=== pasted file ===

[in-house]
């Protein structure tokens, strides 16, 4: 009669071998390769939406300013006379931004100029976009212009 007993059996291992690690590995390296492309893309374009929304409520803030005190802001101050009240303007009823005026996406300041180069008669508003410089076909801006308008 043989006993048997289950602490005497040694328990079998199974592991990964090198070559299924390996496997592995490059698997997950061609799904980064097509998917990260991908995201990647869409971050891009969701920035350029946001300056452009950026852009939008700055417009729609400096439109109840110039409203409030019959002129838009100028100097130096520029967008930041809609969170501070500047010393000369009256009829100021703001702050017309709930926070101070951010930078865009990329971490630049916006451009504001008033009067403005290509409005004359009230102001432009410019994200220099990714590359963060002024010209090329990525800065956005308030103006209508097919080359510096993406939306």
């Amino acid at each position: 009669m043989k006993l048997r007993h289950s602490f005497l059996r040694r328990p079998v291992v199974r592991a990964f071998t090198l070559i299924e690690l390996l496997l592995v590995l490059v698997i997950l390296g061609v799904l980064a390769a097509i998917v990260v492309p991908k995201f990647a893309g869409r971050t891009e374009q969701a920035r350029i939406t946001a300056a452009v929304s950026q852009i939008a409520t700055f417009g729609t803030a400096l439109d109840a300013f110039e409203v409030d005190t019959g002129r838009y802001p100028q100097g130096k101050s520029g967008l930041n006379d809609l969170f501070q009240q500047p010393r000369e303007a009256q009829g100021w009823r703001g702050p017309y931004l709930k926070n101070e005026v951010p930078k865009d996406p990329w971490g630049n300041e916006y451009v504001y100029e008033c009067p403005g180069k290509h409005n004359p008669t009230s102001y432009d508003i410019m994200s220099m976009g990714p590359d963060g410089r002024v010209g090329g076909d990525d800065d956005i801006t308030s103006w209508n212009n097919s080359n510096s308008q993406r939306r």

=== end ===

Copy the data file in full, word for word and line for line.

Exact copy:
[in-house]
């Protein structure tokens, strides 16, 4: 009669071998390769939406300013006379931004100029976009212009 007993059996291992690690590995390296492309893309374009929304409520803030005190802001101050009240303007009823005026996406300041180069008669508003410089076909801006308008 043989006993048997289950602490005497040694328990079998199974592991990964090198070559299924390996496997592995490059698997997950061609799904980064097509998917990260991908995201990647869409971050891009969701920035350029946001300056452009950026852009939008700055417009729609400096439109109840110039409203409030019959002129838009100028100097130096520029967008930041809609969170501070500047010393000369009256009829100021703001702050017309709930926070101070951010930078865009990329971490630049916006451009504001008033009067403005290509409005004359009230102001432009410019994200220099990714590359963060002024010209090329990525800065956005308030103006209508097919080359510096993406939306």
């Amino acid at each position: 009669m043989k006993l048997r007993h289950s602490f005497l059996r040694r328990p079998v291992v199974r592991a990964f071998t090198l070559i299924e690690l390996l496997l592995v590995l490059v698997i997950l390296g061609v799904l980064a390769a097509i998917v990260v492309p991908k995201f990647a893309g869409r971050t891009e374009q969701a920035r350029i939406t946001a300056a452009v929304s950026q852009i939008a409520t700055f417009g729609t803030a400096l439109d109840a300013f110039e409203v409030d005190t019959g002129r838009y802001p100028q100097g130096k101050s520029g967008l930041n006379d809609l969170f501070q009240q500047p010393r000369e303007a009256q009829g100021w009823r703001g702050p017309y931004l709930k926070n101070e005026v951010p930078k865009d996406p990329w971490g630049n300041e916006y451009v504001y100029e008033c009067p403005g180069k290509h409005n004359p008669t009230s102001y432009d508003i410019m994200s220099m976009g990714p590359d963060g410089r002024v010209g090329g076909d990525d800065d956005i801006t308030s103006w209508n212009n097919s080359n510096s308008q993406r939306r």